In a dream, a red-beaked bird told me, "You have a future in Holland," and so I quit my job and booked a ticket. I ate a sensible meal of root vegetables the morning before my flight. On the plane, I was seated next to a salesman who described Holland as an "emerging market." His teeth looked more like teeth than any I'd ever seen. Most Dutch demolition firms, he explained, were still using cast iron wrecking balls from the 1950s, and modern, U.S.-made steel wrecking balls were more durable and longer-lasting. I wondered out loud why, if they'd lasted seventy years already, the Dutch wrecking balls required replacement. "Besides, seventy years seems a sensible lifespan for a wrecking ball," I told the salesman, my face as honest as a dinner plate.
His spine straightened. He sniffed and explained. "Regardless of your ‘sensible lifespan,’ the owner can’t ignore the coming rust. He just can’t. We alleviate that weakness. We sell infinity," he said, holding his dry palms open.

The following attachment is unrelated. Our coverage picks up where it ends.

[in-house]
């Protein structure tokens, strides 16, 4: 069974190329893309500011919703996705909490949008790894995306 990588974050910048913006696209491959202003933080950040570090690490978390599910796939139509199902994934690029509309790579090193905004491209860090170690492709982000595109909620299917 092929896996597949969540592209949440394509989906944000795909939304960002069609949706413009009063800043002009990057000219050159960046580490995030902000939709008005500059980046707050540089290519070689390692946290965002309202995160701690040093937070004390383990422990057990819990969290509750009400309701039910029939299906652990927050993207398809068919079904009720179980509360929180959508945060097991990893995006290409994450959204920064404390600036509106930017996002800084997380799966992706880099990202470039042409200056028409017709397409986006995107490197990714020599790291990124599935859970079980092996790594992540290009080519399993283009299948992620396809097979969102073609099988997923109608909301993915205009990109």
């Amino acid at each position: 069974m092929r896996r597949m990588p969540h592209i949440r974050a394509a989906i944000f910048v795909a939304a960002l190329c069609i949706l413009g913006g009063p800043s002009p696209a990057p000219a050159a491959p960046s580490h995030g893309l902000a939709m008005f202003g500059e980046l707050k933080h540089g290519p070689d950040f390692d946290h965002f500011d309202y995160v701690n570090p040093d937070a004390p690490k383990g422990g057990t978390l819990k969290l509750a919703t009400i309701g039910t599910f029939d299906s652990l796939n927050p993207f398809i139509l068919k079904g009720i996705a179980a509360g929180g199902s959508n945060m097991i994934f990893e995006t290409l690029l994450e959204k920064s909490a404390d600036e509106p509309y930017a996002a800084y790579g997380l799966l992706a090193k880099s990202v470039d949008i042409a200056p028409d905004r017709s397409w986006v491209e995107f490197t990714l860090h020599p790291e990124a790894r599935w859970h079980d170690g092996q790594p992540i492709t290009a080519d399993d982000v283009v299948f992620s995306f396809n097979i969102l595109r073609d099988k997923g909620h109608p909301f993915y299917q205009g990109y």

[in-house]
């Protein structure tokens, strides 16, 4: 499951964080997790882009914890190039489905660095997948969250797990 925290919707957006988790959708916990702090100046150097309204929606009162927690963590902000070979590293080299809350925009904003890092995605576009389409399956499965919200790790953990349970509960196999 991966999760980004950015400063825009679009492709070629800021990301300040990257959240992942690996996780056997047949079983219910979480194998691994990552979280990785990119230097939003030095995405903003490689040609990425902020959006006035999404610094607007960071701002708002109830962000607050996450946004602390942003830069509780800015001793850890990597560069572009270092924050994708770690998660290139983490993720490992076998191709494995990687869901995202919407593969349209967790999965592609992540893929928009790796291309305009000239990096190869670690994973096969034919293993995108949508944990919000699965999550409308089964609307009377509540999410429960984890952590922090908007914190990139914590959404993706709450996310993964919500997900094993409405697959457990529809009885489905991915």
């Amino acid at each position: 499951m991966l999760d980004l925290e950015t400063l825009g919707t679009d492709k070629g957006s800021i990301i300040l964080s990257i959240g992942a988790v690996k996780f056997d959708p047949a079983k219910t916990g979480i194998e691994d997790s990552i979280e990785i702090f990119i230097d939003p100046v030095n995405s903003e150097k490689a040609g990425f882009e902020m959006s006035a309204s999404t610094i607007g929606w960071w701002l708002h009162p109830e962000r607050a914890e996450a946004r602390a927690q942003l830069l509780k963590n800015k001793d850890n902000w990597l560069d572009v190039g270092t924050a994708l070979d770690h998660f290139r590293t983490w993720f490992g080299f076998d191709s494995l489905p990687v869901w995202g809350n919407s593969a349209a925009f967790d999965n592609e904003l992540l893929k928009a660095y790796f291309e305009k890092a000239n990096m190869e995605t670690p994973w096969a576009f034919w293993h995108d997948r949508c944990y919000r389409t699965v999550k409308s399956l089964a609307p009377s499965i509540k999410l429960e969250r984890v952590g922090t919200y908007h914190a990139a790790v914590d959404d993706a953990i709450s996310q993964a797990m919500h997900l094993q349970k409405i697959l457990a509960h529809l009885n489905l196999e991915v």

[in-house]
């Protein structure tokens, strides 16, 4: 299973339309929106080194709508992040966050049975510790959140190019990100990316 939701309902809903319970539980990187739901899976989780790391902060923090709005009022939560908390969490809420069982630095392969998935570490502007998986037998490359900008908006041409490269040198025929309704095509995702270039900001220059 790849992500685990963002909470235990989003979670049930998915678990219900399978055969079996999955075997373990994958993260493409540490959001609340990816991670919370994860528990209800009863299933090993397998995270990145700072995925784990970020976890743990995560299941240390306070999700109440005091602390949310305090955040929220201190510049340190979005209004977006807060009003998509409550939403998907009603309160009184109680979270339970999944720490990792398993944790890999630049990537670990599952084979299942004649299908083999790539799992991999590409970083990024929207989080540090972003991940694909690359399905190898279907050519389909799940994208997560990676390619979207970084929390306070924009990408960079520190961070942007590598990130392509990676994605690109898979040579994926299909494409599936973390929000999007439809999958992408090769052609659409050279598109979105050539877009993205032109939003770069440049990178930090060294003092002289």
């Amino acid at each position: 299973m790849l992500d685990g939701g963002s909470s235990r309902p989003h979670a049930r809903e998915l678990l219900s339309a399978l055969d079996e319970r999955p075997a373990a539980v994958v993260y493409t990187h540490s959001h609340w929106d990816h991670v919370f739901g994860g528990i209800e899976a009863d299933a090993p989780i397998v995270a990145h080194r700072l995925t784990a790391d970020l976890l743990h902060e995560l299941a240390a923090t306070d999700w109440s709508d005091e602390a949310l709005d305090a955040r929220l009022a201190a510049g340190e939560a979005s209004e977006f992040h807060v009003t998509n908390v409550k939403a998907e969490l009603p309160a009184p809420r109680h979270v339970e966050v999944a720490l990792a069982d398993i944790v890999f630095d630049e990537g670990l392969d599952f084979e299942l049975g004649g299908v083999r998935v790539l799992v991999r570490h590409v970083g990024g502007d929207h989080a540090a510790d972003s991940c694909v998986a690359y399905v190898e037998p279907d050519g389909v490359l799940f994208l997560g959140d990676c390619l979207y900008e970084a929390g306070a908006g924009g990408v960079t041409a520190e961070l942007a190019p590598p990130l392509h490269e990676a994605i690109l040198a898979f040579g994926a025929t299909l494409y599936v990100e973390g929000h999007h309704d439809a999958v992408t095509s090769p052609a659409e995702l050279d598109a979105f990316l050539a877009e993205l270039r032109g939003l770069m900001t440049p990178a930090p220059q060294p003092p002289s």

It took decades to see the red-beaked bird again. This was well after Holland. I was nowhere closer to the future, but I still hoped for another command. I climbed the tall maple's branches to get as close as possible to her, but not so close as to scare her off. By the end, I was perched on a narrow, bowing branch. A crowd gathered below, but not directly below—they were cowards, pitifully concerned with their own safety. I cocked my ear in the bird's direction. I waited for her to speak again.
Will VanDenBerg's short fiction has been published in Threadcount, Denver Quarterly, No Tokens, and elsewhere. He is a graduate of the Literary Arts MFA program at Brown University. He volunteers as a clinic escort at PPGNY and lives with his wife in Sunnyside, NY. Their dog is no longer afraid of wind.
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